As part of the project Hywel Lewis, Postdoctoral Research Student from the University of Bradford’s Department of Archaeological Sciences has undertaken a number of traditional ‘earth-burns‘ as part of his research into the charcoal industry of the South Pennines. The video above illustrates one of his burns undertaken in North Dean Woods near Halifax.
Charcoal was and still is an important resource for households nad industry, providing materials for cooking, craft but also the fuel for the iron and steel industries. As such the production of charcoal boomed during the 18th and 19th centuries, until the canal and rail networks opened up the market for coke. Many of the woodlands across the South Pennines continue to preserve evidence for the charcoal industry in the form of charcoal burning platforms.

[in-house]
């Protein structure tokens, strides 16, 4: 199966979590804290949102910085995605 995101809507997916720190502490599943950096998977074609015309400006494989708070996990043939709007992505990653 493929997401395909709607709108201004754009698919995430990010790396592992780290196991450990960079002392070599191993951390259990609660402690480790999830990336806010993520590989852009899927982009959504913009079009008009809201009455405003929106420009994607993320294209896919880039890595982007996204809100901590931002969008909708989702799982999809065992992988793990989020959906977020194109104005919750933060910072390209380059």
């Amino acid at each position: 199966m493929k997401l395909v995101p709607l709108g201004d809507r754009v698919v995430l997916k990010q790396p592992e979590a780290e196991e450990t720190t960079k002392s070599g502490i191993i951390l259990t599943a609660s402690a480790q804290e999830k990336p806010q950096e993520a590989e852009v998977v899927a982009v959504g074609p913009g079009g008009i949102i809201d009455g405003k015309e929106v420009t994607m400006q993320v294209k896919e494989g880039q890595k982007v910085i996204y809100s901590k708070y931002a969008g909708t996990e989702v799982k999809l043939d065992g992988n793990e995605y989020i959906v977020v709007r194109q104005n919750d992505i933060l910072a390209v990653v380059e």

Woodlands were not only places for the production of charcoal. Timber and wood has and continues to play an important role in all manner of craft, construction, agricultural and industrial purposes. Throughout history people would have worked woodlands for all or any of the following:
This is not an exhaustive list however, activities might also include, white coal production, clog making, bodging (for example making legs for chairs), oak bark peeling for tanning merchants, potash production and basketry. Woodlands have and continue to play an important role in human history and society.